Mortdecai is essentially a one-note joke. What happens if we take the quirky supporting character of a low-stakes British mystery movie and make him the lead? The result: a film that’s really not worth your time or money. A career low for Johnny Depp and a waste of the supporting cast, David Koepp’s Mortdecai is just so unfunny and feels far too long. Remember how making Jack Sparrow the lead wasn’t a good idea? Yeah, same principle here, except the lead is about 10x more annoying.

Depp plays the lead, Charlie Mortdecai, an art dealer with a silly mustache. He’s approached by an old rival, Inspector Martland (Ewan McGregor), who has a not-so-secret “thing” for Charlie’s wife, Johanna (Gwyneth Paltrow). A painting has gone missing, and since Charlie sometimes deals in stolen art, he might be able to track it down. Meanwhile, the Mortdecais are in severe debt, which … really doesn’t matter in the grand scheme of things. Aiding Charlie on his quest is his faithful manservant, Jock (Paul Bettany), about the only character who will actually get any laughs.

So, we follow Charlie as he jokes his way through a terrible mystery plot that’s occasionally broken up by chase scenes or shootouts. So much of it isn’t funny. Depp hams it up from scene one and is absolutely awful most of the time. It’s cringeworthy trying to watch him here. It’s like he finally saw a Nicolas Cage movie in which Cage was acting crazy (so any of them), and yet can’t replicate the insanity. As bad as Depp is here, he’s never watchable bad.

Almost all of the jokes you’ve seen in the trailer are … all of the jokes in the movie. The only ones you haven’t heard are the double entendres, which might be the only reason this movie managed to get an R rating, which it really didn’t deserve. But, yes, all the best content is delivered in the trailer, and is somehow funnier when taken completely out of context. At least one scene in the trailer is an alternative take from what’s shown in the movie, and it’s actually the funnier version. The movie gets a more profane, but overall less successful, take.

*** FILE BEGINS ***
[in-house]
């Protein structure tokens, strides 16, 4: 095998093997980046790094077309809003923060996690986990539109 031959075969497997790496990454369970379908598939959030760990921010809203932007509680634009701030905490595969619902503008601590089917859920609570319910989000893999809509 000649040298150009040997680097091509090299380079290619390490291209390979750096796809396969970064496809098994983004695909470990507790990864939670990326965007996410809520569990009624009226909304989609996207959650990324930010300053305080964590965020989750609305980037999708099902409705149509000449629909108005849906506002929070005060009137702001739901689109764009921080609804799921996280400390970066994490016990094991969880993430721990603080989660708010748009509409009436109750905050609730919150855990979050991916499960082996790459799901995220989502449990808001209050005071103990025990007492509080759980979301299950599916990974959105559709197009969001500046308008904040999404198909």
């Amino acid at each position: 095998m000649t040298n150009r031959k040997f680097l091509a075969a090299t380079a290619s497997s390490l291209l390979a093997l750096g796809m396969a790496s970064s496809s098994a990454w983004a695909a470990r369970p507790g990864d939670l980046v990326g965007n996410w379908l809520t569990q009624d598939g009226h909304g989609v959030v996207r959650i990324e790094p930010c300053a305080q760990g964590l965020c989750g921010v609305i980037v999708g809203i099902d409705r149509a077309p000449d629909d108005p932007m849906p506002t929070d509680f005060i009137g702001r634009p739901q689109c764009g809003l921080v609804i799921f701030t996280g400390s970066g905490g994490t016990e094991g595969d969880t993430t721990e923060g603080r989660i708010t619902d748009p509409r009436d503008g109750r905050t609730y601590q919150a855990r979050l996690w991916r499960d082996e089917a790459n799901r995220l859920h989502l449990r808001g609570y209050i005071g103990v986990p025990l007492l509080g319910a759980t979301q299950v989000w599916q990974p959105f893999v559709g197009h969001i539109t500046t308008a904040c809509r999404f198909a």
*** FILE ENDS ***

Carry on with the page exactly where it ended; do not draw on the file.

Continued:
About the only parts that really work involve Paul Bettany’s manservant character. He’s got a couple of running gags — involving being maimed by Charlie and also managing to have lots of sex — that are relatively successful at getting laughs. If nothing else, Bettany will come away from Mortdecai unscathed. The same, however, cannot be said of Depp, who honestly might be heading down the same path as Bruce Willis. He might be one step away from direct-to-DVD roles.

Perhaps the worst part about Mortdecai is that it completely wastes a supporting cast who could be off doing better movies. Gwyneth Paltrow’s Johanna spends most of the movie trying to figure out where the painting is herself, but this doesn’t pay off anywhere near as well as it should. Ewan McGregor does so very little that you wonder why they cast Ewan McGregor. Jeff Goldblum is in this movie, and you might not even realize it because of how completely wasted he is in the role. And Olivia Munn shows up literally just be stared at.

The plot is a mess and so pointlessly stupid, but the film’s defenders will just say that’s the point in and of itself. Whatever. It could have ended significantly earlier than it did, but it had to keep going and fill up more running time. We solve the mystery, but then there’s the whole debt thing that needs solving, and it’s just — it really wasn’t necessary. It already feels so long because it’s not funny and it’s incredibly dumb.

Mortdecai is a terrible comedy that represents a low-point in the career of Johnny Depp. A couple more like this and he won’t be gracing cinema screens anymore. The quirky character act has worn thin, and that’s no better exemplified than it was here. There are two highlights in this movie. The first is Paul Bettany, who is the only one involved that comes away unscathed. The second is a five-second clip of a WWE match between Sheamus and Big Show. Mortdecai is an overlong, under-funny movie that even the most die-hard Johnny Depp fans should skip.

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